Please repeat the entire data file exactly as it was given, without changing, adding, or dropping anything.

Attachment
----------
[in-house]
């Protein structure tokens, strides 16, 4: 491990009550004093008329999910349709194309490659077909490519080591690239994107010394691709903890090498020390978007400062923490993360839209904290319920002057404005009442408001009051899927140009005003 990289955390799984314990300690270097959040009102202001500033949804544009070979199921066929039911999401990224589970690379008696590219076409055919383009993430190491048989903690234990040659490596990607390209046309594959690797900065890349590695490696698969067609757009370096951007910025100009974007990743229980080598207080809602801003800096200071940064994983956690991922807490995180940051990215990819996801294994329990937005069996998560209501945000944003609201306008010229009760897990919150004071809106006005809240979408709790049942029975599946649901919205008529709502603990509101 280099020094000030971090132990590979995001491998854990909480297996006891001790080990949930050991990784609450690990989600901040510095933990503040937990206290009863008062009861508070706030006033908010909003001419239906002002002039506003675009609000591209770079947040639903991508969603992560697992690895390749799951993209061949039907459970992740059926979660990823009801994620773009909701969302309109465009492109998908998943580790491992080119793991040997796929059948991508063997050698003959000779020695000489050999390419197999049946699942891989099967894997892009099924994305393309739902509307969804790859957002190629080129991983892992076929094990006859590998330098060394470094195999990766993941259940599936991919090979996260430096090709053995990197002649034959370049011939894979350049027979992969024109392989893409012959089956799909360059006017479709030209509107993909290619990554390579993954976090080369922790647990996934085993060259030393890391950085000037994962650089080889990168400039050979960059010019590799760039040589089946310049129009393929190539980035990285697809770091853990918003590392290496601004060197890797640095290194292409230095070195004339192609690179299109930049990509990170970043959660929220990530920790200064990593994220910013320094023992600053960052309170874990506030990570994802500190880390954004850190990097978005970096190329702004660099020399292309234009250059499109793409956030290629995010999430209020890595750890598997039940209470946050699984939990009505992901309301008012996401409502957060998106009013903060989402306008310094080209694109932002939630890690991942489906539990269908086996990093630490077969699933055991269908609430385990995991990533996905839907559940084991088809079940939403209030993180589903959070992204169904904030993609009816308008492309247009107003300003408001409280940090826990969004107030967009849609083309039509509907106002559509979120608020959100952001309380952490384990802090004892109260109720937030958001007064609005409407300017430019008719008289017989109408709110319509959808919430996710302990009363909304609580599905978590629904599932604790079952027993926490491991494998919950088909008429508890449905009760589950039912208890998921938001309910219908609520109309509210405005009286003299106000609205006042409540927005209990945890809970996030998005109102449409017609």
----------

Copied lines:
[in-house]
């Protein structure tokens, strides 16, 4: 491990009550004093008329999910349709194309490659077909490519080591690239994107010394691709903890090498020390978007400062923490993360839209904290319920002057404005009442408001009051899927140009005003 990289955390799984314990300690270097959040009102202001500033949804544009070979199921066929039911999401990224589970690379008696590219076409055919383009993430190491048989903690234990040659490596990607390209046309594959690797900065890349590695490696698969067609757009370096951007910025100009974007990743229980080598207080809602801003800096200071940064994983956690991922807490995180940051990215990819996801294994329990937005069996998560209501945000944003609201306008010229009760897990919150004071809106006005809240979408709790049942029975599946649901919205008529709502603990509101 280099020094000030971090132990590979995001491998854990909480297996006891001790080990949930050991990784609450690990989600901040510095933990503040937990206290009863008062009861508070706030006033908010909003001419239906002002002039506003675009609000591209770079947040639903991508969603992560697992690895390749799951993209061949039907459970992740059926979660990823009801994620773009909701969302309109465009492109998908998943580790491992080119793991040997796929059948991508063997050698003959000779020695000489050999390419197999049946699942891989099967894997892009099924994305393309739902509307969804790859957002190629080129991983892992076929094990006859590998330098060394470094195999990766993941259940599936991919090979996260430096090709053995990197002649034959370049011939894979350049027979992969024109392989893409012959089956799909360059006017479709030209509107993909290619990554390579993954976090080369922790647990996934085993060259030393890391950085000037994962650089080889990168400039050979960059010019590799760039040589089946310049129009393929190539980035990285697809770091853990918003590392290496601004060197890797640095290194292409230095070195004339192609690179299109930049990509990170970043959660929220990530920790200064990593994220910013320094023992600053960052309170874990506030990570994802500190880390954004850190990097978005970096190329702004660099020399292309234009250059499109793409956030290629995010999430209020890595750890598997039940209470946050699984939990009505992901309301008012996401409502957060998106009013903060989402306008310094080209694109932002939630890690991942489906539990269908086996990093630490077969699933055991269908609430385990995991990533996905839907559940084991088809079940939403209030993180589903959070992204169904904030993609009816308008492309247009107003300003408001409280940090826990969004107030967009849609083309039509509907106002559509979120608020959100952001309380952490384990802090004892109260109720937030958001007064609005409407300017430019008719008289017989109408709110319509959808919430996710302990009363909304609580599905978590629904599932604790079952027993926490491991494998919950088909008429508890449905009760589950039912208890998921938001309910219908609520109309509210405005009286003299106000609205006042409540927005209990945890809970996030998005109102449409017609």